Karlyn Sutherland is an artist, designer and practice-based researcher whose work examines the bond between people and place, with a particular focus on the transformative potential of creativity in relation to our sense of identity. Using glass as her primary medium, she draws upon her background in architecture to create optical illusions of space, with her work playing a pivotal role in the development of her academic research, and vice-versa.

Sutherland studied architecture at Edinburgh College of Art (B.Arch. (Hons), 2007; Dip.Arch., 2008; M.Arch., 2008) and the University of Edinburgh (Ph.D., 2014), where she received multiple awards and was also employed as a design tutor and research assistant. She was a 2016 Endeavour Research Fellow in the Glass Workshop of the Australian National University, Canberra, the recipient of the 32nd Rakow Commission at Corning Museum of Glass in 2017, and the winner of the 2018 Craft Scotland Prize for Design and Craftsmanship. She was named as a 2019-20 Fulbright Scholar (with the program placed on hold due to COVID-19) and is due to begin a period of practice-based research at Corning Museum of Glass in July 2021. She is currently an Adjunct Professor within the MFA program at Alberta College of the Arts, Calgary, Canada.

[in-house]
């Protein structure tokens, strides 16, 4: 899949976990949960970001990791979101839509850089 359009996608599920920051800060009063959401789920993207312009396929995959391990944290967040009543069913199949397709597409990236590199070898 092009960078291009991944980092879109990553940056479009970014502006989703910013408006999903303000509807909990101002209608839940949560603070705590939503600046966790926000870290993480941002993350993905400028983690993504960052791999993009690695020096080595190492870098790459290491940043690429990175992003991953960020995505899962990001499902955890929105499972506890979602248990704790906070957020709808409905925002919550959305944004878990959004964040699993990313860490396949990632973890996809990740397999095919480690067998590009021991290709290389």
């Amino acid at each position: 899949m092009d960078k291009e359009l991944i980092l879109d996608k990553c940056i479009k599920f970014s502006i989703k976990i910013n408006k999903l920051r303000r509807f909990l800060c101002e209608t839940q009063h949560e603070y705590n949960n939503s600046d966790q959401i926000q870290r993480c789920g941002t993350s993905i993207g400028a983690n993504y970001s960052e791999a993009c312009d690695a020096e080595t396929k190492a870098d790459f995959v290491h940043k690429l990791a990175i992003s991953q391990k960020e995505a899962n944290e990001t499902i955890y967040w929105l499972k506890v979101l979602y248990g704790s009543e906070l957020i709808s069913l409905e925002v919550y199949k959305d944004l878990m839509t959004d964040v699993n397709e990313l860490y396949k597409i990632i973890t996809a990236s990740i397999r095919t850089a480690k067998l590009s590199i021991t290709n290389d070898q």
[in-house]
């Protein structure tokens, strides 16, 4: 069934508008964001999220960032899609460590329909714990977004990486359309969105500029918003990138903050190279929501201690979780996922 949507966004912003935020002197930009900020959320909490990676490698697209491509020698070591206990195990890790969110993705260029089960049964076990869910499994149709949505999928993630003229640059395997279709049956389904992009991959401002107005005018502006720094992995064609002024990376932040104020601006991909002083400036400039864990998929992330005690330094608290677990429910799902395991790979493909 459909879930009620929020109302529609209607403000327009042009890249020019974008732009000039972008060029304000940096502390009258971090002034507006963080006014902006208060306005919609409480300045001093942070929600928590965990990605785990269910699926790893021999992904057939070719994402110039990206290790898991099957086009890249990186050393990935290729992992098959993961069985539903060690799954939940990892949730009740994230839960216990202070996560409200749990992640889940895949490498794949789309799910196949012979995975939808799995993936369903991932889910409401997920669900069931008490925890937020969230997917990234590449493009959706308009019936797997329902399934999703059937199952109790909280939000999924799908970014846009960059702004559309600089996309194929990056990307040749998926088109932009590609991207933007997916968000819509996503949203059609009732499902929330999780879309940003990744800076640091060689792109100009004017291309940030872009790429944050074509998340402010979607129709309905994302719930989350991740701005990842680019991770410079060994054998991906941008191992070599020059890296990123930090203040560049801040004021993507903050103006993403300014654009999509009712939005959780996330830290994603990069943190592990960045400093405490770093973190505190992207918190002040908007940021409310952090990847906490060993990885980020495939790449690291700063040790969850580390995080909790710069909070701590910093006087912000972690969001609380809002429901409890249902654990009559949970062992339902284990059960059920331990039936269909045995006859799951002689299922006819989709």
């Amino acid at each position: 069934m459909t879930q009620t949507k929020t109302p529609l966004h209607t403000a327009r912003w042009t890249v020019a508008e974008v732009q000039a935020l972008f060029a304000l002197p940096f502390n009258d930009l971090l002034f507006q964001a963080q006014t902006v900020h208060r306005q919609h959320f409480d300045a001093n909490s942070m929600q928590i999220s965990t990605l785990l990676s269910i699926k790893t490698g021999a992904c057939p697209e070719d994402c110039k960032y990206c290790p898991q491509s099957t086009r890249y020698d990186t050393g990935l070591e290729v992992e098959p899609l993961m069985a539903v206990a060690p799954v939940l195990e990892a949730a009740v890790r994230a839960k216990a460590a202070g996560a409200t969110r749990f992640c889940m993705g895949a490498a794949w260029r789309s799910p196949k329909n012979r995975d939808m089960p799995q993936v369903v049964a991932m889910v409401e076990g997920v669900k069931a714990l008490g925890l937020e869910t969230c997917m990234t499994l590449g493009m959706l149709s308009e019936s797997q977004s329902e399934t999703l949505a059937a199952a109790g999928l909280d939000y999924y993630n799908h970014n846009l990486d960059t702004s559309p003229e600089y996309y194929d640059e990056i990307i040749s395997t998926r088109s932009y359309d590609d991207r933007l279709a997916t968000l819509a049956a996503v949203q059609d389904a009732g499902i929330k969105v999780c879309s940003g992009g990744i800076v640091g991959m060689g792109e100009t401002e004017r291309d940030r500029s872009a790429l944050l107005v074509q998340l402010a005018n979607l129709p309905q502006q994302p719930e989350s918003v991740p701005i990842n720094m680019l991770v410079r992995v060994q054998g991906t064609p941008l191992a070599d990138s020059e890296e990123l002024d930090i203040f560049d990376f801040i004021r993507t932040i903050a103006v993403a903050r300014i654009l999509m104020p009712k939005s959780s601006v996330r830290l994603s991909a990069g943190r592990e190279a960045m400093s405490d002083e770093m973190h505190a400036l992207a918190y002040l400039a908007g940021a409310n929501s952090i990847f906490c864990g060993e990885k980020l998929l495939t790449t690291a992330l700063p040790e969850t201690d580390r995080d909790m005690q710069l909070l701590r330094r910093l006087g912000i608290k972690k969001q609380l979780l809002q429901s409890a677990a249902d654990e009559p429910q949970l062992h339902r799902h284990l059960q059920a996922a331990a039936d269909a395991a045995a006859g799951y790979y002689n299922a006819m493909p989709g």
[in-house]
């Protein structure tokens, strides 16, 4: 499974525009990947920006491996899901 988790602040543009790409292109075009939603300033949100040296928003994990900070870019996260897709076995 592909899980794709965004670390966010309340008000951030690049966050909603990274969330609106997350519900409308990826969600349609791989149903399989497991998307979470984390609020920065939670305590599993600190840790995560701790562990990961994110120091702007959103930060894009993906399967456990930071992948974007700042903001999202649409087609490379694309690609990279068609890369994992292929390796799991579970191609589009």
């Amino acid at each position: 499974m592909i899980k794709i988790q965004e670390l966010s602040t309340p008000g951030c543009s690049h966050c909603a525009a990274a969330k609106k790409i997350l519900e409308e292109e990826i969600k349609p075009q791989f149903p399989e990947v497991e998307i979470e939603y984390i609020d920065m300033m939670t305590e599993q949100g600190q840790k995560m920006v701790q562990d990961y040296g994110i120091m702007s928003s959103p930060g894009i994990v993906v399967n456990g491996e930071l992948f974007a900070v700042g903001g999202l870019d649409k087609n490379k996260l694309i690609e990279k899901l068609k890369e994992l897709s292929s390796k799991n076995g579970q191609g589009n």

Sutherland’s work is held in the collections of Glasmuseum Lette – Alter Hof Herding (Coesfeld, Germany), Corning Museum of Glass (NY, USA) and National Museums Scotland (Edinburgh, UK). She is represented by Heller Gallery, New York City, New York, and Bullseye Projects, Portland, Oregon.


Central to my work, both in glass and architecture, is a long-standing interest in the bond between people and place; my practice explores this dialogue, with a particular focus on the characteristics of space that shape our memories and sense of attachment to our environment. Glass is an evocative material, able to readily convey atmosphere, emotion and narrative; it has the ability to reveal memories, generate associations and encourage the imagination in other mediums often cannot. My work in glass is both autobiographical in nature and an extension of the sensibilities and skills I have honed as an architectural designer; it is a reaction to vivid memories and intangible qualities of significant moments and places, with each piece distilling and communicating the essence of an experience of light, shadow and atmosphere. The haptic, hands-on act of making is contemplative – a tool which allows me to explore, strengthen and learn from my own relationship with and understanding of place.

Current C.V.